The Civilian Office of Police Accountability has also provided regular updates to the Chicago Police Department’s bureau of internal affairs, the Cook County State’s Attorney’s office and the FBI regarding the status of its investigation, Kersten said.
Kersten asked for the public’s patience as the agency investigates the claims.
“I’m not going to be rushed in the investigation of this process,” she said. “I want to ensure that we have done every bit of due diligence to provide as much outreach, as much information and as much education to that very vulnerable community to make sure that we’ve done all we can to ensure people have a feeling of individual safety in their ability to come to us with an experience that they had.”
Details surrounding the potential victim or victims, potential officers accused and specifics of the allegations remain unknown. Officials have largely remained silent on the status of that investigation until Tuesday.
A volunteer, who asked to remain anonymous, helping migrants living at police stations on the North and Northwest Side told Block Club it isn’t surprising the police oversight agency has been unable to speak to potential victims.
“They’re coming from countries like Venezuela and seeking asylum because they are unsafe back home. Some of them were beaten up by police because of their political affiliations back home,” the volunteer said. “So they experienced a lot of state violence prior to coming here.”
Migrants have a genuine fear of speaking to law enforcement about the allegations due to fleeing countries where someone could be murdered for speaking out against a cop, the volunteer said.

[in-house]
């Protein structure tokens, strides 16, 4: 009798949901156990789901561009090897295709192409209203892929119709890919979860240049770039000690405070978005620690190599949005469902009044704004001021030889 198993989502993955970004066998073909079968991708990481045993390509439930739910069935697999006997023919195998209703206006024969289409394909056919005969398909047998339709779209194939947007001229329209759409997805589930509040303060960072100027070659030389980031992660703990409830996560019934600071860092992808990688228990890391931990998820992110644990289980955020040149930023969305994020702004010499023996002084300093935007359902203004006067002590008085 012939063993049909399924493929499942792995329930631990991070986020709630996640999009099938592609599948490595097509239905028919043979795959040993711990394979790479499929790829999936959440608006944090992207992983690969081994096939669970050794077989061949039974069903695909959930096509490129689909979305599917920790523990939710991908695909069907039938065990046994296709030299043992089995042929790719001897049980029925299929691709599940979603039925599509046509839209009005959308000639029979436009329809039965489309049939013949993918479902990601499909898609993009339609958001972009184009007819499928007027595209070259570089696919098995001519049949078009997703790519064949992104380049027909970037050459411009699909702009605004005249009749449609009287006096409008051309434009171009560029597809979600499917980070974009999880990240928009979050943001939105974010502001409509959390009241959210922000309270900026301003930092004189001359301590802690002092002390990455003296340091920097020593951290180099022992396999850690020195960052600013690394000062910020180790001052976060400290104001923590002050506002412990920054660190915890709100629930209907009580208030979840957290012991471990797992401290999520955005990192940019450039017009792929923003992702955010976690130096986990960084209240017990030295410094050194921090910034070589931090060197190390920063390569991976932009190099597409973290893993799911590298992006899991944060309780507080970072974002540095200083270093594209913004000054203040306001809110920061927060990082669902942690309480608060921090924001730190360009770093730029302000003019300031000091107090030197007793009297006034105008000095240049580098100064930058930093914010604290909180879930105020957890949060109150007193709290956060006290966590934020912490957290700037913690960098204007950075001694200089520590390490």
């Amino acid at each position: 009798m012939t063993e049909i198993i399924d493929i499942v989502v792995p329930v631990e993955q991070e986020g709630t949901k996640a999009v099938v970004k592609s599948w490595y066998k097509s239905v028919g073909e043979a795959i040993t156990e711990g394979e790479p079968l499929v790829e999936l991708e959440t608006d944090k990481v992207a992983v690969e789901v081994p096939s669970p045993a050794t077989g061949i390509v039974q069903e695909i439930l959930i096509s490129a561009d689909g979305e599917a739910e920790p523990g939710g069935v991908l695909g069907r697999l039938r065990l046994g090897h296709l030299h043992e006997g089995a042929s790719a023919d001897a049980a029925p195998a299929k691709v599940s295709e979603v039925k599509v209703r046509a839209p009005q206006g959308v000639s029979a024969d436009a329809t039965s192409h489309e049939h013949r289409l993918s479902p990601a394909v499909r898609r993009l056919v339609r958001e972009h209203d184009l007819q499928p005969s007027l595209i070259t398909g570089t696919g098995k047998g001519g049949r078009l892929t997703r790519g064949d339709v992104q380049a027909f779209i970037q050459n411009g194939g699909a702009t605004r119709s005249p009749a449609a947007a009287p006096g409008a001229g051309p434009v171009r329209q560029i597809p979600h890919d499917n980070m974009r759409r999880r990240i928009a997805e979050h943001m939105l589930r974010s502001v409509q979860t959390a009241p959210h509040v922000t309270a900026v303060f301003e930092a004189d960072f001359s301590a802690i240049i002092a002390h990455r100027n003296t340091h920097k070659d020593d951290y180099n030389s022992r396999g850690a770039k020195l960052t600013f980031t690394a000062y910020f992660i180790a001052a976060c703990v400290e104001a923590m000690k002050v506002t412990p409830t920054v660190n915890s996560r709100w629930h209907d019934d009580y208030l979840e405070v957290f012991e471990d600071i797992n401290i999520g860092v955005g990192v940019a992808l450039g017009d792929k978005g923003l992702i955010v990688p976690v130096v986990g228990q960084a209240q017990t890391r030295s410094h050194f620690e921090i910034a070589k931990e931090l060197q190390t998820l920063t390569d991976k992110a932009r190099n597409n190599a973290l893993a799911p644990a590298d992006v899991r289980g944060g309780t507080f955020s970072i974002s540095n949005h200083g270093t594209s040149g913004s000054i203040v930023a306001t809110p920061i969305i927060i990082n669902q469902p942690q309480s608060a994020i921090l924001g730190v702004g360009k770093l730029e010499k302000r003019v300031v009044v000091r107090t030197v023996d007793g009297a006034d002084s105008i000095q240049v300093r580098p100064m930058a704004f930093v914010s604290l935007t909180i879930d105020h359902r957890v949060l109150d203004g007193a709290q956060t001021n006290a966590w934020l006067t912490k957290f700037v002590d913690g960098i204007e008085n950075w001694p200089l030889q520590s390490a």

“And many still don’t know what COPA is, let alone feel confident they can report police misconduct to them without facing reprisals,” the volunteer said.
Women as young as 18 have been living at some of the police stations for months, said the volunteer, who called for migrants to be completely moved out of police stations.
“We have heard, as volunteers, about a sergeant in 17th District where COPA was called in twice due to an officer making racial slurs or filming migrants while they’re sleeping. Posting the videos about them online and complaining about them being there,” the volunteer said. “But every single migrant at a police station, every single one has asylum seeking paperwork and are here legally.”
City officials quickly moved asylum seekers out of the 10th District police station, but hundreds of migrants are still sleeping on district floors across the city.
Since August, more than 11,000 migrants have come to Chicago.
People have come from several countries, but a majority are fleeing political and economic upheaval in Venezuela. Many of them were sent to Chicago on buses by Texas Gov. Greg Abbott and other border-state Republican governors. Some were given free plane tickets to the city by local groups at the U.S.-Mexico border.
About 4,500 people are staying in city-run temporary shelters. Hundreds more are staying in police stations, sleeping on crowded floors and relying on donations from neighbors while they wait for shelter space to become available.
With city services stretched thin, many neighbors, groups and churches have stepped up to provide migrants food, clothing, toiletries and even set them up in community-run shelters.
Listen to the Block Club Chicago podcast: